On Thursday and Friday, May 21-22, we visited this experimental university in , Italy. In the picture we are listening to a panel of students chaired by Professor Amy Uelman. Our students were impressed by the truly international student body. This panel from left to right included students from Syria, Brazil, Argentina, Italy and India. The university has as its goal giving students the skills to build a ‘culture of unity.’ There are students studying communication, economics, philosophy and theology, and political science. Management students especially work to build a new style of business building an ‘economy of communion,’ where profits are divided into thirds, one third reinvested in the business, one third to promote the wider economy of communion in the community, and a third to be used to support the poor.
We were quite impressed by the focus on religious diversity on campus and the related emphasis on dialogue and understanding in contrast to proselytizing. The expectation is that students of different religious backgrounds, including ‘no-religion,’ would hear and learn from each other and learn to pursue a common ‘golden rule.’ That will bring peace.
While in Loppiano, we also visited the local arts program, where some remarkably talented and globally grounded artists produce works that contribute to cross cultural unity. We also visited several cooperative enterprises ranging from a café, a winery and a fabric producer who are guided by the economy of communion concept.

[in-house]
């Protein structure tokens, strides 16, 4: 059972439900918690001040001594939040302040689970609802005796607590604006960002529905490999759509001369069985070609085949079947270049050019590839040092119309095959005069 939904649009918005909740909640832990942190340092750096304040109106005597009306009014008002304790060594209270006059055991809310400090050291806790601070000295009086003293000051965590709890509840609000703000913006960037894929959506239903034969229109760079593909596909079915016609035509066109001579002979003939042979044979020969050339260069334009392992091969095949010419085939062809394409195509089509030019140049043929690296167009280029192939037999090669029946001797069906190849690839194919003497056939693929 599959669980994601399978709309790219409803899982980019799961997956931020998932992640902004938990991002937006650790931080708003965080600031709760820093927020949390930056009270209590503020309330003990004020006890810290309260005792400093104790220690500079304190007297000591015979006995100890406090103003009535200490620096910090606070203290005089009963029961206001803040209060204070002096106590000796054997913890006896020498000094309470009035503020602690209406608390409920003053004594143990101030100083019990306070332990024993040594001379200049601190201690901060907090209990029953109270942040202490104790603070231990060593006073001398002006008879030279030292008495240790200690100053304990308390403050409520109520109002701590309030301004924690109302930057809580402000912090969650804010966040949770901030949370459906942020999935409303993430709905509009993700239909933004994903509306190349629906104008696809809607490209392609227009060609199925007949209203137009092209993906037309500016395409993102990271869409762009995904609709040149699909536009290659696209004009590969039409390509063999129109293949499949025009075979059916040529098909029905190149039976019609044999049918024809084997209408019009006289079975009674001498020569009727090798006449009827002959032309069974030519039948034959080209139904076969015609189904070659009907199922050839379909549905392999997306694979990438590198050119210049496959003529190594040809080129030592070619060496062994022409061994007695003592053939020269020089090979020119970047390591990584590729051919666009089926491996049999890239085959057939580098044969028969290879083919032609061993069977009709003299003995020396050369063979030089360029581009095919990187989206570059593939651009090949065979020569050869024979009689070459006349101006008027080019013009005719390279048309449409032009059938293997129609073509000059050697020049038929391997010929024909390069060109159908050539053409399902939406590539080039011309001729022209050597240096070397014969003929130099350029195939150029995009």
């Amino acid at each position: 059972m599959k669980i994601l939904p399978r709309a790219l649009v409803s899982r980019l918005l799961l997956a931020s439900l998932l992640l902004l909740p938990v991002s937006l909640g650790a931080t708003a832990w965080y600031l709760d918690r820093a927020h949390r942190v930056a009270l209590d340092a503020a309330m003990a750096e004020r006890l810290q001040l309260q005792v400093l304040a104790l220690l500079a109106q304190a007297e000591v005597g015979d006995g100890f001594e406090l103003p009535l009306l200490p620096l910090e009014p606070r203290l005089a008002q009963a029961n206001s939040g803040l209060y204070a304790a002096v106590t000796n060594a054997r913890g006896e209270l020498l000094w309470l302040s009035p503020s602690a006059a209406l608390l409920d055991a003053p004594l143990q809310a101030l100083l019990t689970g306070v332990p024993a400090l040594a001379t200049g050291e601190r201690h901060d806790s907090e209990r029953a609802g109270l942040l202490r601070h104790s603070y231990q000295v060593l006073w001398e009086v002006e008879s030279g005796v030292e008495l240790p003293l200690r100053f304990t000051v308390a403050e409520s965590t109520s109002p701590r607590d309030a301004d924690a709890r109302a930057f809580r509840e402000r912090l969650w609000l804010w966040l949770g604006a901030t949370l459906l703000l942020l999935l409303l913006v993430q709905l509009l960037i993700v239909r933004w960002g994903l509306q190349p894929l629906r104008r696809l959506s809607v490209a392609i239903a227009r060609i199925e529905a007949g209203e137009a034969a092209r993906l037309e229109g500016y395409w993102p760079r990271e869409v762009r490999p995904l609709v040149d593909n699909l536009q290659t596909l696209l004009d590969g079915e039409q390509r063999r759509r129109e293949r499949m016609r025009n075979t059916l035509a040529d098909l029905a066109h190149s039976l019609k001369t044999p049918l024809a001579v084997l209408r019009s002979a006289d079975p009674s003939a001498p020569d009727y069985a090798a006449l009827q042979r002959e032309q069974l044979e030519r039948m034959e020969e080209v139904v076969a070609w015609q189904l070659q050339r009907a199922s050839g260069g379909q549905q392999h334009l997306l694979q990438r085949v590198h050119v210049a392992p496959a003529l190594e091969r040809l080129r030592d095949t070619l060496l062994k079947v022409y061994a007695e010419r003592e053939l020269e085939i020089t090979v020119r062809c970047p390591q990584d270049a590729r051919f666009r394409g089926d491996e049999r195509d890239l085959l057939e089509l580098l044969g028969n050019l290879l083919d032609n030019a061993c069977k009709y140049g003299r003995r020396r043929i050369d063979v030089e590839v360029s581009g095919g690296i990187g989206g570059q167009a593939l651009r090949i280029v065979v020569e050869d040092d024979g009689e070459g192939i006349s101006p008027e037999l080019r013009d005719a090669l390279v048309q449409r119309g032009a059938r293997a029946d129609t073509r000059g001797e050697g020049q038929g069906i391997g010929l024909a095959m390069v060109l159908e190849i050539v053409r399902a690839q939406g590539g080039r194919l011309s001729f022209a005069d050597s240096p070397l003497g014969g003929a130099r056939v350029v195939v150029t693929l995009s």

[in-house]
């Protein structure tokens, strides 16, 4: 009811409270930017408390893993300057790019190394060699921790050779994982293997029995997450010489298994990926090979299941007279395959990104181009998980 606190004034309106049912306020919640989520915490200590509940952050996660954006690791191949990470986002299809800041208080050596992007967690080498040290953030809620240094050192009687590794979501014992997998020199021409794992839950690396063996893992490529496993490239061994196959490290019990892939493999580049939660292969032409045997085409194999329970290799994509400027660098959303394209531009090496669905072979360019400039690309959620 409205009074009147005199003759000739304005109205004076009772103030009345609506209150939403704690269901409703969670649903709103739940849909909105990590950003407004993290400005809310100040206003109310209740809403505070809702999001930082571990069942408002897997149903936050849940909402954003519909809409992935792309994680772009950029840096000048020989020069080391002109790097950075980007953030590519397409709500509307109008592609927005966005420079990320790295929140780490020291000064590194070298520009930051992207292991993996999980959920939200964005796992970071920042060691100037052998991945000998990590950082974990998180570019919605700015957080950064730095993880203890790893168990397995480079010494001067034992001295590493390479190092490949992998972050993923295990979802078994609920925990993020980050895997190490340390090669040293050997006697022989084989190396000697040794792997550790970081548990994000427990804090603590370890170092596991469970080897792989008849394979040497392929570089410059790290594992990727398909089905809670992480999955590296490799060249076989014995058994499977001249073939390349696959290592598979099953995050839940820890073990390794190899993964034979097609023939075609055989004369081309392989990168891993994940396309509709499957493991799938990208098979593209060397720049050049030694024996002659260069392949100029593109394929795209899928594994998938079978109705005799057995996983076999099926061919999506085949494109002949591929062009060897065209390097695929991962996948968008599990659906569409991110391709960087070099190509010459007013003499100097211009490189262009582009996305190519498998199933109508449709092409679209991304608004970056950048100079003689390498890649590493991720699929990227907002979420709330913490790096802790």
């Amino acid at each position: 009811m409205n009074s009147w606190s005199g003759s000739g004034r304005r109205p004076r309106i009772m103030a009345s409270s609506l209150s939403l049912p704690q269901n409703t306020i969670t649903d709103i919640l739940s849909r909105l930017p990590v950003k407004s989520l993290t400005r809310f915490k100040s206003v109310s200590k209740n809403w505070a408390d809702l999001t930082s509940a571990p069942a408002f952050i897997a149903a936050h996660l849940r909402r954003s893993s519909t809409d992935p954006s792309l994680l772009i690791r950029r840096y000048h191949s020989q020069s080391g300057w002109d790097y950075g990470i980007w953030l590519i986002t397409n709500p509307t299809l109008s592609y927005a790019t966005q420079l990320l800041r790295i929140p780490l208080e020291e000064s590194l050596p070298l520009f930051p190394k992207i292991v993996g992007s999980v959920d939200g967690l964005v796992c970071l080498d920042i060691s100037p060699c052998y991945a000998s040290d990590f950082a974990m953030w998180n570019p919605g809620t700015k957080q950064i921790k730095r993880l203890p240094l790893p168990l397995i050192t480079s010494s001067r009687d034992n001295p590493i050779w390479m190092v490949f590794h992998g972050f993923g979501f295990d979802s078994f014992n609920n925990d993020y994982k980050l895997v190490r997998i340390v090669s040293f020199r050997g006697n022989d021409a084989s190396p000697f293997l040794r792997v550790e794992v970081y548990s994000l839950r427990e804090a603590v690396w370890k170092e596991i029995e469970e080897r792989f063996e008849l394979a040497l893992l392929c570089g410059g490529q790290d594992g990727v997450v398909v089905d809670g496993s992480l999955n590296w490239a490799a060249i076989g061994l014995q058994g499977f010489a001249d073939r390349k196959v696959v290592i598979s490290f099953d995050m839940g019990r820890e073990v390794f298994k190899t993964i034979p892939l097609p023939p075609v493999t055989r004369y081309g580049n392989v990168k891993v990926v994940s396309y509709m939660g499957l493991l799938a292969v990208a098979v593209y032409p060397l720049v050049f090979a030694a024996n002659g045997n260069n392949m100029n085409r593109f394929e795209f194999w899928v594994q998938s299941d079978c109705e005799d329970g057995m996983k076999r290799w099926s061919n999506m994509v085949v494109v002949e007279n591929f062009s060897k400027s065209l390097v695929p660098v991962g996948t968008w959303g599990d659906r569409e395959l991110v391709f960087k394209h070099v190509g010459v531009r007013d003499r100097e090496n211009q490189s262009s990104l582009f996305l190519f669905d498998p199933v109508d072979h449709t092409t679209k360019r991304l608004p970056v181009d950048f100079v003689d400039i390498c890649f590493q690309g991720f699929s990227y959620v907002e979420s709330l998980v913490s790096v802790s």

After our visit to Loppiano, our final stop is Marzabotto, Italy (between Florence and Bologna). We picked an agrituristica site for our last three days so that students could prepare their final project proposals in a relaxing and reflective community. We have stayed at Chiesa D’Ignano 1778, lodging built into an old chapel destroyed by the Nazis in 1944 as they fought partisans in retreating from Central Italy. Marzabotto was the site of a Nazi massacre of civilians in this beautiful mountain region. The massacre is much like that at Oradour-sur-Glane in France, except it was spread across a mountain into two valleys. The massacres in this region have recently been the subject of two films – Spike Lee’s “Miracle at St. Anna (2008) and an Italian film, whose English title is “The Man Who Will Come.” The images which differ in the emails, show how half the chapel was destroyed when a German tank fired into the front door. Both films show how the Nazis rounded up people in the churches and killed the priests and the parishioners, as at Oradour.
On a lighter, final note, after drafting the policy proposal, the students climbed to the top of Monte Sole which is the center of a National Park dedicated to peace. In the image, they could not help recalling scenes from the “Sound of Music,” and as they posed on the meadow just below the summit they hummed “The Hills Are Alive with the Sound of Music.”
While the final student proposal is only in draft form, it focused on helping Alma College learn from the emphasis on peace, economic justice, openness to religious and cultural diversity that they experienced during the visit to Sophia University.